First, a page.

105th Florida House District 17,974 voters
6,781 Democrats,  6,115 Republicans,  5,078 others

110th Florida House District 12,620 voters.
4,112 Democrats,  5,440 Republicans,  3,068 others

114th Florida House District 24,075 voters.
9,303 Democrats,  9,091 Republicans,  5,681 others

115th Florida House District 24,708 voters.
9,464 Democrats,  9,496 Republicans,  5,748 others

118th Florida House District 19,509 voters.
6,915 Democrats,  7,524 Republicans,  5,070 others

119th Florida House District 20,510 voters.
6,607 Democrats,  7,923 Republicans,  5,980 others

120th Florida House District 19,488 voters.
7,933 Democrats,  7,297 Republicans,  4,258 others

Who Is Ron DeSantis?

Ron DeSantis is, of course, the Republican nominee for Governor of Florida.  He was also, until the day after he was nominated, an administrator of the Tea Party Facebook Group.  Other Tea Party group administrators included Corey Stewart, the notorious white supremacist Republican candidate for US Senate from Virginia and Kelli Ward who was John McCain’s Republican primary opponent two years ago.  All three have been endorsed by Donald Trump at one point or another.

Screen shot of a posting on the Tea Party Facebook page in which Maria Rubino-Decowski acknowledges Virginia Republican US Senate candidate Corey Stewart as a group administrator
Facebook Tea Party group acknowledges Corey Stewart as one of its group administrators

The same day that Ron DeSantis made his famous monkey gaffe on Fox TV, DeSantis, Stewart and Ward’s names disappeared from the administrator list, but as you can see, there is ample evidence of their leadership positions within the group.

Screen shot of Tea Party acknowledgement that Ron DeSantis is in fact a group administrator

It is worth looking at some of the Tea Party postings that happened while Ron DeSantis, Kelli Ward and Corey Stewart were group administrators.  Here are some examples of the group’s thoughts about the late Senator John McCain.  You can click on most of these images and go straight to the place on the Tea Party Group Facebook page where you can find the original post and all the comments that Tea Party members have made on that post.

Screen shot of a post in the Tea Party Facebook group.  The post calls the late Senator John McCain a traitor
Ron DeSantis’ Tea Party Facebook group proposed this tombstone for John McCain

Screen shot of a post to the Tea Party Facebook group on August 26, 2018 at 9:12 PM.  The dead rhinoceros is a reference to a derisive term used by right wing extremists -- Republican In Name Only (RINO).  Applying that term ot John McCain gives silly a whole new meaning
RINO means Republican In Name Only

The Tea Party Facebook has some strong opinions about President Barack Obama and his family

Screen shot of a cartoon posted to the Tea Party Facebook group on July 12, 2017.  The cartoon shows a caricature of President Obama being addressed as "boy"
This is one of the group’s cartoons about Barack Obama

Image calls First Lady Michele Obama a man
And this is the group’s comment on the Obama family

A sign written in English and Arabic.  The sign does not appear to say the same thing in both languages.  The English says "Welcome to Kenya, Birthplace of Barack Obama"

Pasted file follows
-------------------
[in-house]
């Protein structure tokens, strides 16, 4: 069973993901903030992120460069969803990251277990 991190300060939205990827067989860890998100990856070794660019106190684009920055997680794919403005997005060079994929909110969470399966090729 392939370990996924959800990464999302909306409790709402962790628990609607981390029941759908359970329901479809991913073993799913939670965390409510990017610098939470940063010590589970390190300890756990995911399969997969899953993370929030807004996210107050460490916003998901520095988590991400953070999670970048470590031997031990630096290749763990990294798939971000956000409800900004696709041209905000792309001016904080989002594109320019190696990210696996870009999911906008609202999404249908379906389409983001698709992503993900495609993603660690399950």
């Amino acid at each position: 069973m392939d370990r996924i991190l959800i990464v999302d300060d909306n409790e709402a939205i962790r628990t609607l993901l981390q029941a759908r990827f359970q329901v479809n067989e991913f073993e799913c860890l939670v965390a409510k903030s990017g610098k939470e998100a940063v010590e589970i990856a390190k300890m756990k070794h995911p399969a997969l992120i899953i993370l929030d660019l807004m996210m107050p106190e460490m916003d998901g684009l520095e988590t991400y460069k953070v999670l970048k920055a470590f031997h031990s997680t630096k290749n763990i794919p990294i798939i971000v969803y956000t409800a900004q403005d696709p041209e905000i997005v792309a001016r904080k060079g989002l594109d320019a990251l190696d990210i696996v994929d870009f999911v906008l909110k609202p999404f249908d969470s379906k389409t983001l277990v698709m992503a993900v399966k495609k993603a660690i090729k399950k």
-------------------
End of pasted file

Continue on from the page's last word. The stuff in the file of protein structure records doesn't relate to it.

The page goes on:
and of course, the group has the fairy tale about President Obama’s birthplace

The Tea Party Facebook group that Ron DeSantis administered has opinions about the kids who survived the shootings at Marjorie Stoneman Douglas High School.

The group had some opinions about the massacre at Marjorie Stoneman Douglas HS

Screen shot of a post to the Tea Party Facebook page on May 18, 2018.  The image shows Parkland shooting survivor David Hogg dressed as Dorothy from The Wizard of Oz.  The Santa Fe road sign is an oblique reference to a right wing conspiracy theory that the Parkland students faked the shooting at their high school
and they have opinions about David Hogg as well

In June of this year, somebody made a crank call to the Broward County Sheriff. They falsely reported that there was an active shooter at David Hogg’s house.  The danger here is that the police arrive at the scene expecting to find an armed bad guy.  Nobody at the house expects police.  It is extremely easy for innocent people to get hurt in such a situation.  The Tea Party group on Facebook postulated that David Hogg called the SWAT team on himself in order to get attention.

Tea Party group opinion of a life threatening false alarm at David Hogg’s house 

Ron DeSantis, the Trump endorsed Republican nominee for Governor of Florida was until just a few days ago, an administrator of the Facebook group that published these posts and a whole lot more.  I think Alan Ehrlich is correct to ask if Republicans know who they nominated.  See Alan’s post  https://www.bluebroward.org/2018/08/30/do-republicans-have-any-idea-who-desantis-is/

District Boundaries

Alan Erlich, Ralph Rickle, Cynthia Bush and her daughter Sophia have been circulating petitions to get a proposed amendment to the Florida constitution on the ballot this November. The amendment would make it easier to keep people who live in the same city grouped into the same legislative district or the same congressional district. People on different sides of the same neighborhood street wouldn’t find their voices diluted by being split into two or more legislative districts. It has turned out ot be one of the easiest petitions to get signed. It’s a pretty good idea.